Toxicological analysis of xenobiotics or chemicals intended for routine tasks, such as products used for hygiene, household cleaning, perfumes, environmental compounds, agricultural or industrial production is essential to ensure the proper formulation of the final product in terms of efficacy and safety.
One of the key parameters is the concentration of the chemical compound, since an inadequate dose can affect standard human metabolism and increase the possibility of adverse effects. Some studies have confirmed that these chemical molecules at specific concentrations can particularly modulate the activity of the membrane transporters P-GP and BCRP.
Efflux transporter examples in the determination of toxicity results
Membrane or efflux transporters such as BCRP and MDR1 (P-gp) play an important role in regulating the kinetics of xenobiotics, whose primary function is to metabolize compounds in inner tissues. In pharmacology projects, transporters are studied to evaluate molecule metabolism and identify non-desired interactions that affect transport between tissues, especially during preclinical phases.
Publications have confirmed the importance of developing safe chemical agents using membrane transporter analysis as a criterion. This is reflected in the field of pesticides, one of the areas in which this analysis has been most widely applied.
One example of this are the pyrethoids, insecticides that humans may be exposed to. A 2017 study led by Lisa Chedik revealed that they inhibit BCRP in the nM range while P-gp also showed a moderately inhibition.
On the other hand, in 2020, Le Vée studied the interaction of Neonicotinoid pesticides with drug pharmacologically relevant receptors: acetamiprid, clothianidin, imidacloprid, nitenpyram, thiacloprid and thiacloprid amide, at a specific concentration of 100µM. No interaction with MDR1 nor with BCRP was detected.
These studies opened a debate to control the use of specific chemicals and served to define the appropriate group of pesticides based on intended use and human safety.
Caco-2 and MDCKII, the most commonly used cell lines for in vitro toxicological studies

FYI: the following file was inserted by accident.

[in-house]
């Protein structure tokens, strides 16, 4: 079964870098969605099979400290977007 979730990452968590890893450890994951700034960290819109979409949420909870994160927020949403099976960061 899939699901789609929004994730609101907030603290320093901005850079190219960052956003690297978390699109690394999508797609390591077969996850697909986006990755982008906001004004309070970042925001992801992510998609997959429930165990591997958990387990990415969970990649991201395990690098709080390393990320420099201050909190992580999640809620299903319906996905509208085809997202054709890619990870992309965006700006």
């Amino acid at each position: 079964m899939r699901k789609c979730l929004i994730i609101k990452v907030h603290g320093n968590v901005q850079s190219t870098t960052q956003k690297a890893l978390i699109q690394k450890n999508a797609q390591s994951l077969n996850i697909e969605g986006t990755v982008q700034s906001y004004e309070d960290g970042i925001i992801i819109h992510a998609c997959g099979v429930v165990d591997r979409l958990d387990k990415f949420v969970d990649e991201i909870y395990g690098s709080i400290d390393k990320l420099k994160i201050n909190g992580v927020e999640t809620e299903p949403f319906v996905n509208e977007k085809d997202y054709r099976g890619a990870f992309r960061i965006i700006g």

As we have seen, efflux transporters play a crucial role in metabolism, and therefore, it is recommended to study the interaction of molecules with these transmembrane transporters, P-gp and BCRP, to understand and characterize the safety profile of a specific compound and define its adequate use based on the intended use.
The main advantage of in vitro testing is the possibility to obtain initial data applying advanced biotechnology with reduced efforts. In addition, in vitro assays with Caco-2 and MDCKII cells have demonstrated being an adequate tool to study the non-desired interactions related to pharmacological transporters:
- Caco2 cells: Specific cell lines that express the efflux transporters MDR1 and BCRP. It is possible to evaluate P-gp and BCRP interaction adding reference substrates such as Digoxin and Prazosin and testing the efflux ratio in qualitative terms with the studied compound.
- Transfected MDCKII cells: These cell lines overexpress BCRP and/or MDR1 transporters and allow to specify the kinetics related to pharmacological relevant receptors. When the compound under study interacts with the transporter, a decrease in active transport should be detected.
In vitro toxicological studies are required to understand the safety profile of a compound with medical, environmental or even technological indication and define the adequate use.
At ReadyCell we have in vitro models indicated for cell toxicity research, as well as an expert team that will solve all your doubts regarding the characterization of compounds in development phases.
For more information, contact our expert team at firstname.lastname@example.org
- Le Vée, M, Bacle, A, Bruyere, A, Fardel, O. Neonicotinoid pesticides poorly interact with human drug transporters. J Biochem Mol Toxicol. 2019; 33:e22379. https://doi.org/10.1002/jbt.22379
- Guéniche, N., Bruyere, A., Le Vée, M. and Fardel, O. (2020), Implication of human drug transporters to toxicokinetics and toxicity of pesticides. Pest. Manag. Sci., 76: 18-25. https://doi.org/10.1002/ps.5577
- Chedik L, Bruyere A, Le Vee M, Stieger B, Denizot C, Parmentier Y, Potin S, Fardel O. Inhibition of Human Drug Transporter Activities by the Pyrethroid Pesticides Allethrin and Tetramethrin. PLoS One. 2017 Jan 18;12(1):e0169480. doi: 10.1371/journal.pone.0169480.